As a result of this wide-ranging analysis, Szente and Gárdos-Orosz classify the examined countries into three categories according to the extent to which the relevant constitutional case law has changed. In their assessment they have found that the crisis-driven jurisprudence of the constitutional court changed to the greatest extent in France and Spain, as in these countries the constitutional tribunals had to face and resolve unaccustomed problems. In some other countries, including Italy or Portugal, constitutional adjudication shows signs of both continuity and change. This means that, as the editors argue, “although in some areas the Constitutional Court has developed new doctrines in response to crises, in other respects it can be characterised by continuous practice preserving the validity of the earlier constructions and interpretive patterns”. Finally, there are some constitutional systems where the constitutional court has preferred stability and continuity in its crisis-related jurisprudence and the well-established methods of constitutional interpretation proved to be appropriate to handle the new challenges (in Germany, for example).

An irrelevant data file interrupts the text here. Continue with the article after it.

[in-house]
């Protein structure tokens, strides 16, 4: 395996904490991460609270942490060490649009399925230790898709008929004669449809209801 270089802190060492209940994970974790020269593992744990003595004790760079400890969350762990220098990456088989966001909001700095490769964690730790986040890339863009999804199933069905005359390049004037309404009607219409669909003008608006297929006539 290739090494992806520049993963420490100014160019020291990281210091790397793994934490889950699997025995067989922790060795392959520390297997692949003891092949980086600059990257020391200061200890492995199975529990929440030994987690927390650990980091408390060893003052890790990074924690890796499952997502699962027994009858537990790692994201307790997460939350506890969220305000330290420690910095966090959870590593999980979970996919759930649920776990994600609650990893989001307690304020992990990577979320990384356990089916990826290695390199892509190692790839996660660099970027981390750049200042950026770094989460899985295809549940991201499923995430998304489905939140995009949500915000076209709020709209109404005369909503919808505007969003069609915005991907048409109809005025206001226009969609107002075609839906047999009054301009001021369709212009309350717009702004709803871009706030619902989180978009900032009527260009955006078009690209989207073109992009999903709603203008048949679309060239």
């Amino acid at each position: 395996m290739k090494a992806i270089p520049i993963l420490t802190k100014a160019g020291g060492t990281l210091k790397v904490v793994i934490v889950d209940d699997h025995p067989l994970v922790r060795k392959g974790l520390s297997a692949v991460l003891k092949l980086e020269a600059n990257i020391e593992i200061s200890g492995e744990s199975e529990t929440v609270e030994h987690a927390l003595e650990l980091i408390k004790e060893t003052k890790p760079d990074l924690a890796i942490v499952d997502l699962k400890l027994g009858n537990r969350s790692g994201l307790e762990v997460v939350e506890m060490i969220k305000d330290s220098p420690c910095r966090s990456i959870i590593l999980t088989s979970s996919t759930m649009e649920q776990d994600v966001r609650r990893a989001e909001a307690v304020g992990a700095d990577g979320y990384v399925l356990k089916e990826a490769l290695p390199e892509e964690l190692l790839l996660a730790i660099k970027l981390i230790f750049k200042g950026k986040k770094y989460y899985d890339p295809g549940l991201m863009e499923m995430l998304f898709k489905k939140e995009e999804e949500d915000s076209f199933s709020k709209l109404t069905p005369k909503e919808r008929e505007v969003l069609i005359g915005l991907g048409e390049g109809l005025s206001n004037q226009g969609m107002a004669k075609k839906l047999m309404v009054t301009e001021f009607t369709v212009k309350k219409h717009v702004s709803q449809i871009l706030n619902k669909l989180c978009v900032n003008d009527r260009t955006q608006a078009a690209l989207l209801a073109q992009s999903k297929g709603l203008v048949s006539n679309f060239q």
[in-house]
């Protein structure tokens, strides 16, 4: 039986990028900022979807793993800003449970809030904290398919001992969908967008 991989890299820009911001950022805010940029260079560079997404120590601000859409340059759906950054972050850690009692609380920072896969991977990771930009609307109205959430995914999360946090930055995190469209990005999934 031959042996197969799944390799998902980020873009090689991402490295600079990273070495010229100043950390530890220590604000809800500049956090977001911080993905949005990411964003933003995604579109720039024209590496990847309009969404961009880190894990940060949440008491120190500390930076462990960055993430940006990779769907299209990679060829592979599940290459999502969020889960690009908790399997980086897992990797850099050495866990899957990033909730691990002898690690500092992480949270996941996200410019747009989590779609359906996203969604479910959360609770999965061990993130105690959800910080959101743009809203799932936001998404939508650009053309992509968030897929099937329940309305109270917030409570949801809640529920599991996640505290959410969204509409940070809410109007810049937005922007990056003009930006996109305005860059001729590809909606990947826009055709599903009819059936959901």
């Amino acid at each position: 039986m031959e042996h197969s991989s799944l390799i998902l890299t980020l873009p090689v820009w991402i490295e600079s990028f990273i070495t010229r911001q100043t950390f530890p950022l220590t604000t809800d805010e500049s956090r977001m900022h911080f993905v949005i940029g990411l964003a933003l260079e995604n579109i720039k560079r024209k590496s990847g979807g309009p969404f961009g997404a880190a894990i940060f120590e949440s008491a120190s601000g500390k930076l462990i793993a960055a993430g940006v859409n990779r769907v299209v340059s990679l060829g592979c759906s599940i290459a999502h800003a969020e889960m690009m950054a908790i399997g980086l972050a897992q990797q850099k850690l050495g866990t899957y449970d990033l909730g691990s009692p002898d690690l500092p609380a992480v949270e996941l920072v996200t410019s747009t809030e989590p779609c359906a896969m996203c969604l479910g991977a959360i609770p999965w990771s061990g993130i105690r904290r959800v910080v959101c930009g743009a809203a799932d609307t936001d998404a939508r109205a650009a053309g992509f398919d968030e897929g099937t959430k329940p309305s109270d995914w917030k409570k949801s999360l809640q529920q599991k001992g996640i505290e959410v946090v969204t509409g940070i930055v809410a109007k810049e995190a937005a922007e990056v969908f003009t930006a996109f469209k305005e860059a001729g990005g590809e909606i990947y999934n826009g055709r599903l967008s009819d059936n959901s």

Besides establishing these clusters, Szente and Gárdos-Orosz strongly argue that there are some national pathways where the deep changes in constitutional case law were caused not by global challenges, but by different reasons. Thus, in Hungary and Poland, the jurisprudential changes were not really motivated by the responses to the problems examined by the book, but “by the shift towards authoritarian governance that shocked the position of the constitutional courts”.
As to the European scene, the related practice of the supranational courts cannot be grouped into the categories Szente and Gárdos-Orosz proposed for the national jurisdictions. Still, the identified judicial behavioural patterns are interesting contributions to the topic under review, and show how unpredictable the case law of these courts is.